Many musicians dream of making a record with a symphony orchestra, but few can afford to make it a reality. Thanks to an extraordinary ability to compose melodies that take root in his listeners’ minds and because he has, for years, patiently performed these compositions on stage to the point where they are practically a part of him, Avishai Cohen was well-positioned to execute such an ambition. As Cohen himself notes, his songs seem predisposed to adaptation at an orchestral scale, and the fact that they retain the same intensity that has provoked such widespread admiration demonstrates the vigor of his music.
Avishai Cohen had been dreaming of this experience for over a decade. Two Roses is the result of a long process, with his trio and his collaboration with the Gothenburg Symphony Orchestra, conducted by Alexander Hanson, Cohen proves that this foray into classical music was not a passing whim but rather a sincere expression of his desire to remain free from the boundaries of “genre” — a term he admits to loathing.
Cohen’s music is an intricate tapestry of global and historical influence. A master of Afro- Caribbean music, Cohen has absorbed its complexity to the point that it has had an enduring impact on the rhythmic designs he creates for his trio, and a lasting effect on his musical contemporaries. “Playing and singing one’s own music with a symphony orchestra is something special, it’s an experience that is as strong as it is specific,” says Cohen.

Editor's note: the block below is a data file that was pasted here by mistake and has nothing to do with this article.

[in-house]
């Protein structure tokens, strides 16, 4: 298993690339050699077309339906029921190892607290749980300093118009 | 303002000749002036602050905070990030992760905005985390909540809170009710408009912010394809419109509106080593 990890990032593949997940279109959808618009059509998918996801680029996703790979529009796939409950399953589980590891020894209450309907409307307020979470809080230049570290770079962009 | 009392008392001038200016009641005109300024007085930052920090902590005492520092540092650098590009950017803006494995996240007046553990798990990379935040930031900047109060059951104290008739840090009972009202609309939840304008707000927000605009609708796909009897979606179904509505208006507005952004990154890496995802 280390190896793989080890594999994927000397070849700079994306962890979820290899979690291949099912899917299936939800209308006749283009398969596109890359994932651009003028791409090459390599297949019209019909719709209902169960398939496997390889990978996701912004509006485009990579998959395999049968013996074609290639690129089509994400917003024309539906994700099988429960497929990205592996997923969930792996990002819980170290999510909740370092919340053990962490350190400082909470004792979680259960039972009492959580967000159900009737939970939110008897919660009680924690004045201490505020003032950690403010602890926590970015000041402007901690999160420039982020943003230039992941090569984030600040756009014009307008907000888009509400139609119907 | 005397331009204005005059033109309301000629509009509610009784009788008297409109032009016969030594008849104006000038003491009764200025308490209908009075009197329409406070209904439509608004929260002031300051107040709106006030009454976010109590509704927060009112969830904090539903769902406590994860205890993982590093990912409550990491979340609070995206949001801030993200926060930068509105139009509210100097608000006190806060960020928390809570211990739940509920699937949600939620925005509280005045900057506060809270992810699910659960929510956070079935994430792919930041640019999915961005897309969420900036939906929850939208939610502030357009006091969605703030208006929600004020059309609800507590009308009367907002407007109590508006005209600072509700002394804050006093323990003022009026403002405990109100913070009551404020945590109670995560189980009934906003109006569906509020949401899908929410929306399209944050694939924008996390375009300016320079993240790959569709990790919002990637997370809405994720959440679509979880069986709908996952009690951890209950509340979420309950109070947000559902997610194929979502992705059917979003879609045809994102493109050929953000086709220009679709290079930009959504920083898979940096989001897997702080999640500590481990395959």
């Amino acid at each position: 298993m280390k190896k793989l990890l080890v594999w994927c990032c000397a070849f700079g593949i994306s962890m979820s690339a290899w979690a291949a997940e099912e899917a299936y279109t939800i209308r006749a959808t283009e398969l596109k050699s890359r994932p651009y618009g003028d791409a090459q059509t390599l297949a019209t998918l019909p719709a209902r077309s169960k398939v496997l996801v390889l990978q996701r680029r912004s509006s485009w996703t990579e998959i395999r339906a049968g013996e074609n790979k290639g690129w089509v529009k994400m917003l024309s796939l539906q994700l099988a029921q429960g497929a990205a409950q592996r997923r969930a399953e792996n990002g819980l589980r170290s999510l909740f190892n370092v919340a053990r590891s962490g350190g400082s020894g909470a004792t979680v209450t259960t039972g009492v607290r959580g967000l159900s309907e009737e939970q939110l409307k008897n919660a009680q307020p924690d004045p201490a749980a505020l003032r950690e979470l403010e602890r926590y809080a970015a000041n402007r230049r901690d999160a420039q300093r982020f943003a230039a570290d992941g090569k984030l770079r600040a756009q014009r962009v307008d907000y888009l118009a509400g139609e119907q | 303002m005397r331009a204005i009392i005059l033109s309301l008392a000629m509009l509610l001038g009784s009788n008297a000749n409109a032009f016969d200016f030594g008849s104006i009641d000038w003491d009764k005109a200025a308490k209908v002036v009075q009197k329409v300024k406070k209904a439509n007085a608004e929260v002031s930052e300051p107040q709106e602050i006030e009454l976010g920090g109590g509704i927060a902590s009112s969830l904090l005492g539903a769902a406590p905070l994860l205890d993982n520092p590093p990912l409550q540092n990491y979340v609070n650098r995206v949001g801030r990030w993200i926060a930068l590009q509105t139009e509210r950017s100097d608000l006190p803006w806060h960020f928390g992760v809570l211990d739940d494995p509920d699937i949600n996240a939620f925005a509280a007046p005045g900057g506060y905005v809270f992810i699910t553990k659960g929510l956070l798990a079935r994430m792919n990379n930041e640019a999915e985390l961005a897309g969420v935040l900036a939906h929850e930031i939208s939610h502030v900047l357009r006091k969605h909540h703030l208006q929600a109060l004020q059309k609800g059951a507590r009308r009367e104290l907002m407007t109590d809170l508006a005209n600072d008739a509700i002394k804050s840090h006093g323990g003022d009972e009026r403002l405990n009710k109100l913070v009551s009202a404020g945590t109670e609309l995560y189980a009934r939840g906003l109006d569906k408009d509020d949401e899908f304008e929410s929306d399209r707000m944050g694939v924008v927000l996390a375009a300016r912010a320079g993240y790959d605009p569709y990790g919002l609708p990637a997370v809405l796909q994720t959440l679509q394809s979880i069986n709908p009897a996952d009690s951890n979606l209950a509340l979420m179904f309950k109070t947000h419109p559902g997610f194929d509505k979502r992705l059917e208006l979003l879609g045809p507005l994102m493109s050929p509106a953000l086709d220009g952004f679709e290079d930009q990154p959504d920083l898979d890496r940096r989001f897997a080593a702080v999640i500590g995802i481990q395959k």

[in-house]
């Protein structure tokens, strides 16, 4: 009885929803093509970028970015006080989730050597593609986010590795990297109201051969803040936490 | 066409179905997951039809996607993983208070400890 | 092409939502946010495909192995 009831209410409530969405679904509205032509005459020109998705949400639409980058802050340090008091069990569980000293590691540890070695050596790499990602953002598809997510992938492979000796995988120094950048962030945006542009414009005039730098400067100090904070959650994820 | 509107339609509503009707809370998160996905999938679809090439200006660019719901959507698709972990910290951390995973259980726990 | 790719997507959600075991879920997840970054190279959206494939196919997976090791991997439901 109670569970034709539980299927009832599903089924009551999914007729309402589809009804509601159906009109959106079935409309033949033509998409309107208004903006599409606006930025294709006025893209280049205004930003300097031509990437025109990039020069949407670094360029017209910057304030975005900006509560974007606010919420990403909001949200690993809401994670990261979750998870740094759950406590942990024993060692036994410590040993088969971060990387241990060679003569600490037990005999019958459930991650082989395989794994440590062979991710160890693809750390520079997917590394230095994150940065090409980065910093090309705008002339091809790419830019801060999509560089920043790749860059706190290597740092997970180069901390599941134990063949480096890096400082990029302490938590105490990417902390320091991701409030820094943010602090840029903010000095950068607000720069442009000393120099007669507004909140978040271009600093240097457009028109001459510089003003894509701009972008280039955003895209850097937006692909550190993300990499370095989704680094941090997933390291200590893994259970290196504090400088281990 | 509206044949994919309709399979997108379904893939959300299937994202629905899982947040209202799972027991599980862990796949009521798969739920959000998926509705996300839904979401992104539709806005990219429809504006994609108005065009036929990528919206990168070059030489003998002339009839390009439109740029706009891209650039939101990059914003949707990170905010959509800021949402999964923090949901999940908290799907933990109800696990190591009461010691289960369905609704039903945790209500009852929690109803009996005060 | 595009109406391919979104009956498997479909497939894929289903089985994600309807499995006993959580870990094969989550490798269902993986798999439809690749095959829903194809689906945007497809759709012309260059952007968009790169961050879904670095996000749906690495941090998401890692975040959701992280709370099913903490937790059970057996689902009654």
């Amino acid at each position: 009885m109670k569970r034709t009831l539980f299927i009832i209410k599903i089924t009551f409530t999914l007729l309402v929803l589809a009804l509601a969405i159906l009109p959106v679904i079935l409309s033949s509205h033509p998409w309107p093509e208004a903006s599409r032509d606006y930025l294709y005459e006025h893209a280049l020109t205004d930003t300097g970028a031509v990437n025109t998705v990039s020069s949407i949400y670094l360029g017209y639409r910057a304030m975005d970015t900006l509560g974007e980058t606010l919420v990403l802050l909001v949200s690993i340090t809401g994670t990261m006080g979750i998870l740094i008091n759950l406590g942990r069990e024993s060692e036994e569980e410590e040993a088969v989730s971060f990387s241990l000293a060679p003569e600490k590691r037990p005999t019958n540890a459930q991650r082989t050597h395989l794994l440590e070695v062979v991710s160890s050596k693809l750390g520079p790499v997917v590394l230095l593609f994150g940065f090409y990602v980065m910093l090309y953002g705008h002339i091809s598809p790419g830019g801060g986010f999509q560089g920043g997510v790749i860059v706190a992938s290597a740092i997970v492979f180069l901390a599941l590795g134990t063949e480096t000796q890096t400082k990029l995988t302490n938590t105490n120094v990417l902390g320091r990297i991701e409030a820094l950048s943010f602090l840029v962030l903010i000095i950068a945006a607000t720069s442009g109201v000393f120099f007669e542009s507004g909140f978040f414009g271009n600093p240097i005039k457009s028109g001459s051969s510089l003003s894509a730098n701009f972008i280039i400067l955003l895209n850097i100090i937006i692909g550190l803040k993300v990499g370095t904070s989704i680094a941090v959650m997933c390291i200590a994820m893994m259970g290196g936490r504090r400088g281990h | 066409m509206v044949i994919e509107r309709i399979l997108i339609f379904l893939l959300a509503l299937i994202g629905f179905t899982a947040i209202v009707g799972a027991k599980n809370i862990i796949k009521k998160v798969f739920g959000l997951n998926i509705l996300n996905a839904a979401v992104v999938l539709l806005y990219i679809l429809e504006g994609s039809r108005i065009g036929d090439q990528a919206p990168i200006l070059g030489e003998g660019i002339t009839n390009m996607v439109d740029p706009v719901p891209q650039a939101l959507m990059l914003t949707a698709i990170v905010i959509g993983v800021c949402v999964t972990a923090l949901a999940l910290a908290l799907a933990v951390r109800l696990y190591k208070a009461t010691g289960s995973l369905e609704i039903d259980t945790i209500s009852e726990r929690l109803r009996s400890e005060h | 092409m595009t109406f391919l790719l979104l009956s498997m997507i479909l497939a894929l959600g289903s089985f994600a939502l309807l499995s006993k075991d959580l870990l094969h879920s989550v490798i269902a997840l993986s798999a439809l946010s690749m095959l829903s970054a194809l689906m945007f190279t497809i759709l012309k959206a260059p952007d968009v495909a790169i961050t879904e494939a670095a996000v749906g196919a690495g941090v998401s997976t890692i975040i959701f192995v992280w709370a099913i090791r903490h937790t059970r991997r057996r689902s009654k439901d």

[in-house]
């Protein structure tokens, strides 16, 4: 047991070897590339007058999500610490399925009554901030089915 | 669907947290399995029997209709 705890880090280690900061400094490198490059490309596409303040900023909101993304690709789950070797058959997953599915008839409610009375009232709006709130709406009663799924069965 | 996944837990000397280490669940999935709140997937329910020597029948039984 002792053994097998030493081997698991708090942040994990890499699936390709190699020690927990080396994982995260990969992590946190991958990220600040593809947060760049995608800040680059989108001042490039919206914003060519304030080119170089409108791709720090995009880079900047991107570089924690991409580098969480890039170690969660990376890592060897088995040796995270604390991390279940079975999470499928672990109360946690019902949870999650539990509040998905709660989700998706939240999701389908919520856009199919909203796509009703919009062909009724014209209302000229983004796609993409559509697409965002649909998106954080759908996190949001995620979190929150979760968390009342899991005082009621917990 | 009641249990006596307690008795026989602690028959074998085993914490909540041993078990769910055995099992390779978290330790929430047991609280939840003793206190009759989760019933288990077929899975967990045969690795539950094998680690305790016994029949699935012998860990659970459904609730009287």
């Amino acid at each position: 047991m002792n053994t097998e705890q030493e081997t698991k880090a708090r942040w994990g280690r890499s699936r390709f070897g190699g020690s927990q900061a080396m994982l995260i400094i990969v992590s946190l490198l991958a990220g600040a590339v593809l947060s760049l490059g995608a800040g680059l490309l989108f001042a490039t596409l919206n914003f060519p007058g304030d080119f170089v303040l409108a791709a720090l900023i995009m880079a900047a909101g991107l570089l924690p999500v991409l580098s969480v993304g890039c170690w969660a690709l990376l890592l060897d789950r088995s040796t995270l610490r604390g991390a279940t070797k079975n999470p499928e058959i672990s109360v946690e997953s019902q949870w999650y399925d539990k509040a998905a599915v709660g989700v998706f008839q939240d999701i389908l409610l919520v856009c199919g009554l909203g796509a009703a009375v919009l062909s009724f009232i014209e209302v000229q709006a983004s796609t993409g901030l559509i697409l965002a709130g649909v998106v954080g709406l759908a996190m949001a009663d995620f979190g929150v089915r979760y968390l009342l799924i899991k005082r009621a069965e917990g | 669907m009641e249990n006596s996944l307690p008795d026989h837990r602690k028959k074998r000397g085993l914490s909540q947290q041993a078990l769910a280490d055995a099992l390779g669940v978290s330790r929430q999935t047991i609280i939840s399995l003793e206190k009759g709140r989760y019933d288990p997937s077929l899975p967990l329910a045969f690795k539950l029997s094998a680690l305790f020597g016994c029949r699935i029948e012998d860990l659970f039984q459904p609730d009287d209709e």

Cohen did not embark on this adventure alone. His trusted trio includes two musicians for whom he is full of praise. Azerbaijani pianist Elchin Shirinov, who appeared on Cohen’s previous record, Arvoles, plays with lyricism and clarity. And New Jersey – native drummer Mark Guiliana, with whom Cohen revolutionized the trio’s approach in the 2000s, protects the groove and rhythmic sharpness specific to Cohen’s music. And of course, there are the 92 talented women and men of the Gothenburg Symphony Orchestra.“An orchestra has its own rhythm,” he explains. “Of course, 92 people won’t play a beat like two or three people would. There’s a kind of inertia, which you have to get used to, and you have to understand how they breathe. It’s like a horse, at once beautiful, powerful and delicate. “When you listen to this record, it feels like embracing a journey, entering my world, in a deeper and denser way,” he says.
On Two Roses, the only things that count are performance, emotion and the personal expression of a citizen of the world who sees music as his only true homeland.